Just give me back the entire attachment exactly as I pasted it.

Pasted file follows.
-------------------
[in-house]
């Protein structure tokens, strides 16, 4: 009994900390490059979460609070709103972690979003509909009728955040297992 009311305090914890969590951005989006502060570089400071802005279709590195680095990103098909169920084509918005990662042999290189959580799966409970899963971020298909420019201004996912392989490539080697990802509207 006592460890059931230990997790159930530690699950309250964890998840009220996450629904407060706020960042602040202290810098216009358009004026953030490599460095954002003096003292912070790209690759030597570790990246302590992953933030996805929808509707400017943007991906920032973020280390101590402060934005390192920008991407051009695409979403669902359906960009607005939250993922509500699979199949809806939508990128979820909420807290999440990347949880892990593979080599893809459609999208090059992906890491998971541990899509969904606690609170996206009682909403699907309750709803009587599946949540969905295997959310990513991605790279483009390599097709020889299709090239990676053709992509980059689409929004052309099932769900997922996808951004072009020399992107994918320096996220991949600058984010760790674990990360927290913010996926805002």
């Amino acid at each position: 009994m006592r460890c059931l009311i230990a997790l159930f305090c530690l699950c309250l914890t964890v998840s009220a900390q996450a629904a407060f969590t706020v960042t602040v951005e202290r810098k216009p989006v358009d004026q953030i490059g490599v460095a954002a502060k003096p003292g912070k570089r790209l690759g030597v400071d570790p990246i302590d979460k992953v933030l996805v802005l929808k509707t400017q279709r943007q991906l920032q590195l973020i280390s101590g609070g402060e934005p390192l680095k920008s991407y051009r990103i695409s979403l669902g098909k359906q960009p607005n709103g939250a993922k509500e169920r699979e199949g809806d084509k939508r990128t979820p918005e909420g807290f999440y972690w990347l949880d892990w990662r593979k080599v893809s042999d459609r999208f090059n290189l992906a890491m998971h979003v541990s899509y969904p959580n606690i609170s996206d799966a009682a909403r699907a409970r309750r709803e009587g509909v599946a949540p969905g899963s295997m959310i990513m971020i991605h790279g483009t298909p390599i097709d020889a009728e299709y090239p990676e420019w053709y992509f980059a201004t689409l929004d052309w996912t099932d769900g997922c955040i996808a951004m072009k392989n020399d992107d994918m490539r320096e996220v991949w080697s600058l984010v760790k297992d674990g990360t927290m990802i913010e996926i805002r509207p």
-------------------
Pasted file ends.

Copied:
[in-house]
């Protein structure tokens, strides 16, 4: 009994900390490059979460609070709103972690979003509909009728955040297992 009311305090914890969590951005989006502060570089400071802005279709590195680095990103098909169920084509918005990662042999290189959580799966409970899963971020298909420019201004996912392989490539080697990802509207 006592460890059931230990997790159930530690699950309250964890998840009220996450629904407060706020960042602040202290810098216009358009004026953030490599460095954002003096003292912070790209690759030597570790990246302590992953933030996805929808509707400017943007991906920032973020280390101590402060934005390192920008991407051009695409979403669902359906960009607005939250993922509500699979199949809806939508990128979820909420807290999440990347949880892990593979080599893809459609999208090059992906890491998971541990899509969904606690609170996206009682909403699907309750709803009587599946949540969905295997959310990513991605790279483009390599097709020889299709090239990676053709992509980059689409929004052309099932769900997922996808951004072009020399992107994918320096996220991949600058984010760790674990990360927290913010996926805002």
């Amino acid at each position: 009994m006592r460890c059931l009311i230990a997790l159930f305090c530690l699950c309250l914890t964890v998840s009220a900390q996450a629904a407060f969590t706020v960042t602040v951005e202290r810098k216009p989006v358009d004026q953030i490059g490599v460095a954002a502060k003096p003292g912070k570089r790209l690759g030597v400071d570790p990246i302590d979460k992953v933030l996805v802005l929808k509707t400017q279709r943007q991906l920032q590195l973020i280390s101590g609070g402060e934005p390192l680095k920008s991407y051009r990103i695409s979403l669902g098909k359906q960009p607005n709103g939250a993922k509500e169920r699979e199949g809806d084509k939508r990128t979820p918005e909420g807290f999440y972690w990347l949880d892990w990662r593979k080599v893809s042999d459609r999208f090059n290189l992906a890491m998971h979003v541990s899509y969904p959580n606690i609170s996206d799966a009682a909403r699907a409970r309750r709803e009587g509909v599946a949540p969905g899963s295997m959310i990513m971020i991605h790279g483009t298909p390599i097709d020889a009728e299709y090239p990676e420019w053709y992509f980059a201004t689409l929004d052309w996912t099932d769900g997922c955040i996808a951004m072009k392989n020399d992107d994918m490539r320096e996220v991949w080697s600058l984010v760790k297992d674990g990360t927290m990802i913010e996926i805002r509207p």